Obituary: Professor Richard Hiscocks

David Childs
Tuesday 11 August 1998 00:02 BST

RICHARD HISCOCKS was one of the pre-war generation of young men who, after war service, went or remained in the public sector, before taking up posts at the new or provincial universities. Among them were Michael Balfour at East Anglia, Robert Cecil at Reading, A.J. Ryder at Lampeter and Hiscocks at Sussex. They were native Britons who were fascinated by Germany and Central Europe and attempted to analyse developments there in the post-war period.

Hiscocks was born in north London and attended Highgate School and St Edmund Hall, Oxford, where he read History. From there he went as an assistant master to Trinity College School, in the small community of Port Hope, on the northern shore of Lake Ontario. He remained in this rural community in Canada until he left for the sophistication, excitement and turmoil of Berlin in 1932.

Hiscocks got to Berlin University to do postgraduate studies at the very time it was being taken over by the Nazis. British students were more than welcome. Indeed, the Nazis hoped to persuade them of the achievements of the "National Socialist Revolution".

On his return from Germany in 1936 he took up a post at Bradfield College, Berkshire, followed by a year at Marlborough (1939-40). Hiscocks spent the Second World War with the Royal Marines, achieving the rank of lieutenant- colonel. He took part in the evacuation of Crete and went on to serve in the Far East.

His knowledge of German and the Germans was appreciated by the British Military Government in Germany which was desperately short of German-speakers and administrators. Hiscocks was installed as Governor of Dannenberg near Luneburg, northern Germany, in 1945. The town's population had swollen from 41,176 in 1939 to nearly 69,000 by the end of the war. There were thousands of evacuees and refugees who needed accommodating. This was his major problem. Deciding who to trust and who not to trust was at least as important.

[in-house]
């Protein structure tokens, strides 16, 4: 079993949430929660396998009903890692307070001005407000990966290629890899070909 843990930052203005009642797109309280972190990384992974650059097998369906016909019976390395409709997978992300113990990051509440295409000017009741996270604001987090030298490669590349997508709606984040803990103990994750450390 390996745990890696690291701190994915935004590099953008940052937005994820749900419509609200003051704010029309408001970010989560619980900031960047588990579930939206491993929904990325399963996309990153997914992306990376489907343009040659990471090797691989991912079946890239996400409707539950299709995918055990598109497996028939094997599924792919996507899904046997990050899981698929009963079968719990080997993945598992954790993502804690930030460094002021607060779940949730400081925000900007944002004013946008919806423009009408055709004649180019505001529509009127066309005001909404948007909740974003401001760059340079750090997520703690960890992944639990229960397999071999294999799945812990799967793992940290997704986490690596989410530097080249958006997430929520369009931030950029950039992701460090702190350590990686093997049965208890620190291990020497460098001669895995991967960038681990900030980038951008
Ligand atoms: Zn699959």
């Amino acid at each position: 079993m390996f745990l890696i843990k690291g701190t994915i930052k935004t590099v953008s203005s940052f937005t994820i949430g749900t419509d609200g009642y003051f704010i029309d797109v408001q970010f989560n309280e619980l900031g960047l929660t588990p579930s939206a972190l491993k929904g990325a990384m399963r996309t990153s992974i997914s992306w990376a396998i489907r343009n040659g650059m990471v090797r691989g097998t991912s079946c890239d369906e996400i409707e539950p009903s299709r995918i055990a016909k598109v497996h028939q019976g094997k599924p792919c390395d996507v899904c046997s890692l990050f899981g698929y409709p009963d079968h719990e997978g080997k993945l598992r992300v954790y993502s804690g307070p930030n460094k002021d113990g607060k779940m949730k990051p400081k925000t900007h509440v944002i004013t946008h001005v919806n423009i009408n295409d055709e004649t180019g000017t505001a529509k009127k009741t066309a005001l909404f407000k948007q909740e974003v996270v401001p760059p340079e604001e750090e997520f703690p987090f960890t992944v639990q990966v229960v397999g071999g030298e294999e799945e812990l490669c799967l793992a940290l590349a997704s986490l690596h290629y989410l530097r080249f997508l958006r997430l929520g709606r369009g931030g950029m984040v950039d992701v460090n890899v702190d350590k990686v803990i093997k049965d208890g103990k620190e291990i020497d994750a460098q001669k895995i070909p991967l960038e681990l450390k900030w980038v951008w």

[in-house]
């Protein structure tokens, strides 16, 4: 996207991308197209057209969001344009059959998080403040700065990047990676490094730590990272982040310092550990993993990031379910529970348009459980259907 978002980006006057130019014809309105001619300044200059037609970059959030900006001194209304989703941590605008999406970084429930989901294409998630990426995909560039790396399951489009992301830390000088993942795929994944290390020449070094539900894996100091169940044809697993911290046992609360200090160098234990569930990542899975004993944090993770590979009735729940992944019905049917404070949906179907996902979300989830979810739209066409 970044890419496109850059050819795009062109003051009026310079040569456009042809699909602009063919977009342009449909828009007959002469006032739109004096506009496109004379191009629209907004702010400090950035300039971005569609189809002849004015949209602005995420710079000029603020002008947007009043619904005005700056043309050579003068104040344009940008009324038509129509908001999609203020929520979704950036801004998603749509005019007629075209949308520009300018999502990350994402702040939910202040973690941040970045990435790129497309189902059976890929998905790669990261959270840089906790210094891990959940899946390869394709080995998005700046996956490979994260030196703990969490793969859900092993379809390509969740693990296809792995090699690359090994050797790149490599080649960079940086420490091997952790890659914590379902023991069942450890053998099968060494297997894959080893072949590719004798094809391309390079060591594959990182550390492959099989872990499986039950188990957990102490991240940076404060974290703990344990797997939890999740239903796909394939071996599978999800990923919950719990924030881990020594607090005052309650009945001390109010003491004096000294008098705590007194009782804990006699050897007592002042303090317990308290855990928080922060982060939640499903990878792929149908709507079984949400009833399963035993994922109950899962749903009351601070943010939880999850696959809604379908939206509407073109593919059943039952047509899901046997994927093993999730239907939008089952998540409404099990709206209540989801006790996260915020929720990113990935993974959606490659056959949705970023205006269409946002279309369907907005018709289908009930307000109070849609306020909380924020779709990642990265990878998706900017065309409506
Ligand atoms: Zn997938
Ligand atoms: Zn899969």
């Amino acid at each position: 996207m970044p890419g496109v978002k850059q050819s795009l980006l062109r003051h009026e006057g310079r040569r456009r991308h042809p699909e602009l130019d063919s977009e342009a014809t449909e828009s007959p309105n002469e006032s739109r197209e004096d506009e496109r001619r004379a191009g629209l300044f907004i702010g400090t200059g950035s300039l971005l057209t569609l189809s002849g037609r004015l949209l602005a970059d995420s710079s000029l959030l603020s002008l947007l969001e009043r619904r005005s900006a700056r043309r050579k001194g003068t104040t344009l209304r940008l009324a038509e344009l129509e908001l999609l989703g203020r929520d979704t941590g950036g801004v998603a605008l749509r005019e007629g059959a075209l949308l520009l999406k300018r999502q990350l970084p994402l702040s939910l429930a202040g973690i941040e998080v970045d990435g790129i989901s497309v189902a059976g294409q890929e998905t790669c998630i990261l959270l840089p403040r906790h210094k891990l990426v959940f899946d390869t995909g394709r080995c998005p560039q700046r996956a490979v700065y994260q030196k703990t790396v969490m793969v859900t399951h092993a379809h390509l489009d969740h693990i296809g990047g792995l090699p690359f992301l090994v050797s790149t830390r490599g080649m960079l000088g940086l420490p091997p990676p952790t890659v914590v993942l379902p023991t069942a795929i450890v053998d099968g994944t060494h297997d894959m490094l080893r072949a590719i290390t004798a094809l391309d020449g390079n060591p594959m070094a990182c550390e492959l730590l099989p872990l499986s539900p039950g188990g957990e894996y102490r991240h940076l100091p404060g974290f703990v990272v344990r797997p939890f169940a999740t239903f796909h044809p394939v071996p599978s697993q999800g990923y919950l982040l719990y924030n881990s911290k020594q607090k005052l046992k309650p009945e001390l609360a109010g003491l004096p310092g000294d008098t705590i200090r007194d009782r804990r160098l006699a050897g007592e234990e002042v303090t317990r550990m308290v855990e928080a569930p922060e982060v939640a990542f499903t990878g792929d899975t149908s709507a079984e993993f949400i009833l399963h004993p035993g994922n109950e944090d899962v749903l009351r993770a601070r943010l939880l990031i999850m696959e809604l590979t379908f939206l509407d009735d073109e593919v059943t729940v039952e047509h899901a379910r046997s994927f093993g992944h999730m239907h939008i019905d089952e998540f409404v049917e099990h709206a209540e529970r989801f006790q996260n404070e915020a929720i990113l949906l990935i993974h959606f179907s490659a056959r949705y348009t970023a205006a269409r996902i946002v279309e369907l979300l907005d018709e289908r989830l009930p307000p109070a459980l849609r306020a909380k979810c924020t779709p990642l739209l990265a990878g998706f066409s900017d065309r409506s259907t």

Hiscocks next challenge was as British Council representative in occupied Austria, 1946-49. It was the world of The Third Man, of black-marketeers, agents, opportunists, refugees and Cold War intrigue. Austria was officially a victim of the Nazis but it was under Four-Power occupation. The British Council had a political role as well as a cultural one. Of course it was promoting British culture, revealing to a nation cut off from outside influences what had been going on in Britain since Austria had become part of Hitler's Reich in 1938. But, just as important, the council was competing with the Soviets for the hearts and minds of the Austrians. It is usually credited with having done a good job, with nothing like the resources of the Americans.

Hiscocks had another British Council assignment in South India, 1949- 50, before taking up an academic career. In 1950 he was appointed Professor of Political Science and International Relations at the University of Manitoba in Winnipeg. He remained there until 1964.

It was during this period that he completed his The Rebirth of Austria (1953), Democracy in Western Germany (1957) and Poland: bridge for the abyss? (1963). The second of these volumes was probably the best known. He presented an optimistic picture at a time when there were still, quite understandably, many doubters. His books were readably free of the jargon that often bedevils academic works. In Canada he also cultivated his interest in art and served as President of Winnipeg Art Gallery from 1959 to 1960.

Hiscocks returned to Britain in 1964 to join Sussex University as Professor of International Relations. Founded in 1961 at Brighton, Sussex, was the first of the new 1960s universities. Hiscocks used his considerable contacts in London and around the world to promote his field and the university. During this final period of his career his Germany Revived (1966), which was based on his earlier work, appeared.

He was a visiting Fellow at Princeton University in 1970-71 and a Fellow of the Adlai Stevenson Institute of International Affairs, Chicago, in 1971-72. These fellowships enabled him to write The Security Council: a study in adolescence published in 1973. This last work reflected his long support for the United Nations. He had served as a UK member of the UN Sub-Committee for the Prevention of Discrimination and Protection of Minorities, and was for many years Vice-President of the United Nations Association.

In retirement Hiscocks kept up his strong interest in music, being an enthusiastic concert goer. He also listed gardening among his recreations. This he pursued at his home in Hunworth in Norfolk.

Charles Richard Hiscocks, political scientist: born London 1 June 1907; Professor of Political Science and International Relations, University of Manitoba 1950-64; Professor of International Relations, Sussex University 1964-72 (Emeritus); died 2 July 1998.

Join our commenting forum

Join thought-provoking conversations, follow other Independent readers and see their replies


Thank you for registering

Please refresh the page or navigate to another page on the site to be automatically logged inPlease refresh your browser to be logged in